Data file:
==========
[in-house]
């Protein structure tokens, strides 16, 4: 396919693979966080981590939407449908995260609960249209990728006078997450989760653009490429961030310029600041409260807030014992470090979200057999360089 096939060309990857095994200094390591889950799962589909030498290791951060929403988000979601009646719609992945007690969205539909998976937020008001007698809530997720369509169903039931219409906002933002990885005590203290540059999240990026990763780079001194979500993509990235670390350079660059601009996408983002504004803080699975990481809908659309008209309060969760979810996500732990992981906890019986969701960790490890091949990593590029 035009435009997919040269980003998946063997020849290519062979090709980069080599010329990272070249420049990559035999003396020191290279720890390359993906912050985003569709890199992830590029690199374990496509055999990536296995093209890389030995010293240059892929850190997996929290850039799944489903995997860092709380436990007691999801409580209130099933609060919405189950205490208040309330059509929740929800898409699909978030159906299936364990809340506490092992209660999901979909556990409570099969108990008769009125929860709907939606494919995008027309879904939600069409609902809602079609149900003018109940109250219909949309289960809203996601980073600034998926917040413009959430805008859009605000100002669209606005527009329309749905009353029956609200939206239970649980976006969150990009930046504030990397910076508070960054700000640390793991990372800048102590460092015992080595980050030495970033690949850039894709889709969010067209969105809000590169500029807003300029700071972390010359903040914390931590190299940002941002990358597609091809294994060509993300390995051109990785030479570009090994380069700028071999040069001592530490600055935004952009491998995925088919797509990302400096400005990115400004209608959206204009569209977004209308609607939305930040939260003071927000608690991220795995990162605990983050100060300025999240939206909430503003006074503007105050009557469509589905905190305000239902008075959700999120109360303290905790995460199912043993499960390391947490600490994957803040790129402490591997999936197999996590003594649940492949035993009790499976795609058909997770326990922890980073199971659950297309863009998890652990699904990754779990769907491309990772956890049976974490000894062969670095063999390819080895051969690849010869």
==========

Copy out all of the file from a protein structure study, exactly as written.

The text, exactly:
[in-house]
């Protein structure tokens, strides 16, 4: 396919693979966080981590939407449908995260609960249209990728006078997450989760653009490429961030310029600041409260807030014992470090979200057999360089 096939060309990857095994200094390591889950799962589909030498290791951060929403988000979601009646719609992945007690969205539909998976937020008001007698809530997720369509169903039931219409906002933002990885005590203290540059999240990026990763780079001194979500993509990235670390350079660059601009996408983002504004803080699975990481809908659309008209309060969760979810996500732990992981906890019986969701960790490890091949990593590029 035009435009997919040269980003998946063997020849290519062979090709980069080599010329990272070249420049990559035999003396020191290279720890390359993906912050985003569709890199992830590029690199374990496509055999990536296995093209890389030995010293240059892929850190997996929290850039799944489903995997860092709380436990007691999801409580209130099933609060919405189950205490208040309330059509929740929800898409699909978030159906299936364990809340506490092992209660999901979909556990409570099969108990008769009125929860709907939606494919995008027309879904939600069409609902809602079609149900003018109940109250219909949309289960809203996601980073600034998926917040413009959430805008859009605000100002669209606005527009329309749905009353029956609200939206239970649980976006969150990009930046504030990397910076508070960054700000640390793991990372800048102590460092015992080595980050030495970033690949850039894709889709969010067209969105809000590169500029807003300029700071972390010359903040914390931590190299940002941002990358597609091809294994060509993300390995051109990785030479570009090994380069700028071999040069001592530490600055935004952009491998995925088919797509990302400096400005990115400004209608959206204009569209977004209308609607939305930040939260003071927000608690991220795995990162605990983050100060300025999240939206909430503003006074503007105050009557469509589905905190305000239902008075959700999120109360303290905790995460199912043993499960390391947490600490994957803040790129402490591997999936197999996590003594649940492949035993009790499976795609058909997770326990922890980073199971659950297309863009998890652990699904990754779990769907491309990772956890049976974490000894062969670095063999390819080895051969690849010869």